Out of range on Dates beyond 2038/01/19


#1

Hi people,

I’d just found this issue trying to parse a date:

Time.local(2038, 1, 19)
=> Tue Jan 19 00:00:00 +0100 2038

Time.local(2038, 1, 20)
ArgumentError: time out of range
from (irb):33:in `local’
from (irb):33

It looks like Time class is not available to manage dates bigger than
2038/01/19.

I have found this conversation:

http://blade.nagaokaut.ac.jp/cgi-bin/scat.rb/ruby/ruby-talk/190564

There they say that is a problem of 32bits processors because the number
of seconds from 1970 don’t fix into 32 bits.

Some one of you have already fight with this issue?

Is there any solution?

Thanks
f.


#2

On Thu, 11 Dec 2008 13:58:05 +0100, Fernando G.
removed_email_address@domain.invalid wrote:

Time.local(2038, 1, 19)
=> Tue Jan 19 00:00:00 +0100 2038

Time.local(2038, 1, 20)
ArgumentError: time out of range
from (irb):33:in `local’
from (irb):33

It looks like Time class is not available to manage dates bigger than
2038/01/19.

Being a user of 64 bit operating systems for over a decade now
(initially on Digital Unix), I sometimes find it surprising that so many
people are still using 32 bit operating systems. On my 64 bit Fedora
there is no issue with that date:

Time.local(2038, 1, 19)
=> Tue Jan 19 00:00:00 0100 2038

Time.local(2038, 1, 20)
=> Wed Jan 20 00:00:00 0100 2038

$ uname -a
Linux pen2.homeunix.net 2.6.27.5-41.fc9.x86_64 #1 SMP Thu Nov 13
20:29:07 EST 2008 x86_64 x86_64 x86_64 GNU/Linux

Josef ‘Jupp’ Schugt


#3

On Thu, Dec 11, 2008 at 6:58 AM, Fernando G.
removed_email_address@domain.invalid wrote:

It looks like Time class is not available to manage dates bigger than
2038/01/19.

I have found this conversation:

http://blade.nagaokaut.ac.jp/cgi-bin/scat.rb/ruby/ruby-talk/190564
It’s not a ruby bug per say, it’s a general problem that 32bit systems
have with unix time. Unix time is stored in seconds since the epoch,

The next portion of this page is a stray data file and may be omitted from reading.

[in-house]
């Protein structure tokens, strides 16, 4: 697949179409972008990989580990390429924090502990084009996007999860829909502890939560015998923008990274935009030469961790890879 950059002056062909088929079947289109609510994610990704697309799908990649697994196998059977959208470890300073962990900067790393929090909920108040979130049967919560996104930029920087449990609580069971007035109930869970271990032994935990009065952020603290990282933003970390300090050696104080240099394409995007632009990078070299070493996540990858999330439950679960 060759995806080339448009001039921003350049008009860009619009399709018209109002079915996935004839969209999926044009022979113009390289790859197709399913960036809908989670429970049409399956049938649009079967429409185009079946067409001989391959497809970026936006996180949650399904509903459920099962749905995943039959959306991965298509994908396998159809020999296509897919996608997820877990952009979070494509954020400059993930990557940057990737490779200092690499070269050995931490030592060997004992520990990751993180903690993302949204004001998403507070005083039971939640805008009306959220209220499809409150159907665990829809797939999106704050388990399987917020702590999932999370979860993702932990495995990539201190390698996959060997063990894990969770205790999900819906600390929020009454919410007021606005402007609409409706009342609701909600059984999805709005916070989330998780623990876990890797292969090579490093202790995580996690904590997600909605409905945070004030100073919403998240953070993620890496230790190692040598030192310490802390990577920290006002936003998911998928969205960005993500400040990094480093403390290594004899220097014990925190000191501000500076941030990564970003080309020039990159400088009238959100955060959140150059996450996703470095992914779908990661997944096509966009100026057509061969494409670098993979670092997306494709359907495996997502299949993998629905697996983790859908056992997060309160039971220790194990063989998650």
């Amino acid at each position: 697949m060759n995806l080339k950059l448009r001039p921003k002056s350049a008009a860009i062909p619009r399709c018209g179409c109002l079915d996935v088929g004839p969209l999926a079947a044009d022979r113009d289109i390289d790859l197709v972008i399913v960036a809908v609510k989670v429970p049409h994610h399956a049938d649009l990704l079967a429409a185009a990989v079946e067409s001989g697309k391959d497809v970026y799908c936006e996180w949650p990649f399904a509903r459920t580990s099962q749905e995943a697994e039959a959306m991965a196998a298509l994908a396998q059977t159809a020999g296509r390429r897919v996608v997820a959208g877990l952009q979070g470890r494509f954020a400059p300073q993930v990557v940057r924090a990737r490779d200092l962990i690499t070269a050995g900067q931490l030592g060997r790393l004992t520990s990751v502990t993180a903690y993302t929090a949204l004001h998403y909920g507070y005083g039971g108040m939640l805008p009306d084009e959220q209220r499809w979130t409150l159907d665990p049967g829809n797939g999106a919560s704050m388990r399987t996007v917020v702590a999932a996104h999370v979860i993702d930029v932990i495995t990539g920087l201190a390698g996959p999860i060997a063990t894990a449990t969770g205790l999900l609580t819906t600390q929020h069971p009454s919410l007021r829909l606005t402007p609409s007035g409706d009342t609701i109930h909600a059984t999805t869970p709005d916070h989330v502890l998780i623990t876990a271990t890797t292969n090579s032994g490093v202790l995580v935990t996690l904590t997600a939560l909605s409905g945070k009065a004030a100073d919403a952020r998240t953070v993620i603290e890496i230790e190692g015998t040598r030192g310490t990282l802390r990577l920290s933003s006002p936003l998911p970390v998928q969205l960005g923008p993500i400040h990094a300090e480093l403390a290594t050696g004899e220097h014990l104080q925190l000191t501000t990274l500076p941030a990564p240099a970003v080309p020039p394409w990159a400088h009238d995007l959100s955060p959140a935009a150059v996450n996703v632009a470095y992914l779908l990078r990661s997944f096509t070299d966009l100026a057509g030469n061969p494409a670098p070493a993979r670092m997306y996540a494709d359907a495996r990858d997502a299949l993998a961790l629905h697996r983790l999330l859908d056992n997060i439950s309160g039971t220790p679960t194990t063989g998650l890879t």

in a native unsigned integer, which on most systems is 32 bits. On
64bit systems, this obviously isn’t a problem.

See the link for details.

http://en.wikipedia.org/wiki/Year_2038_problem


#4

Thank you people for the information.

So the solution is to upgrade hardware to 64bits :slight_smile:

I am using Mac OS X 10.5.5

$ uname -a
Darwin macbook-de-fernando-guillen.local 9.5.0 Darwin Kernel Version
9.5.0: Wed Sep 3 11:29:43 PDT 2008; root:xnu-1228.7.58~1/RELEASE_I386
i386

Thanks again

f.


#5

Err, I should have mentioned, many UNIX and UNIX like systems have
switched to using a 64bit integer, even some running on 32 bit
processors I believe (but don’t quote me on that).


#6

Peña, Botp wrote:

require “date”

Wich is the gem I have to install?

$ gem search -r date | wc -l
42

Thanks

f.


#7

Fernando G. wrote:

Peña, Botp wrote:

require “date”

Wich is the gem I have to install?

$ gem search -r date | wc -l
42

Thanks

f.

Date is in the standard library; so no gem to install.

hth,

Siep


#8

From: Fernando G. [mailto:removed_email_address@domain.invalid]

So the solution is to upgrade hardware to 64bits :slight_smile:

you can use date. virtually no limit.

require “date”
=> true
DateTime.new(2038, 1, 20).to_s
=> “2038-01-20T00:00:00+00:00”


#9

Siep K. wrote:

Date is in the standard library; so no gem to install.

Sorry… thx… I was confused because:

require ‘date’
=> false

It works:

DateTime.new(8888,12,12).to_s
=> “8888-12-12T00:00:00+00:00”

Thanks

f.


#10

On Fri, Dec 12, 2008 at 11:52 AM, Fernando G.
removed_email_address@domain.invalid wrote:

Peña, Botp wrote:

require “date”

Wich is the gem I have to install?

$ gem search -r date | wc -l
42
That is on purpose of course :wink:
R.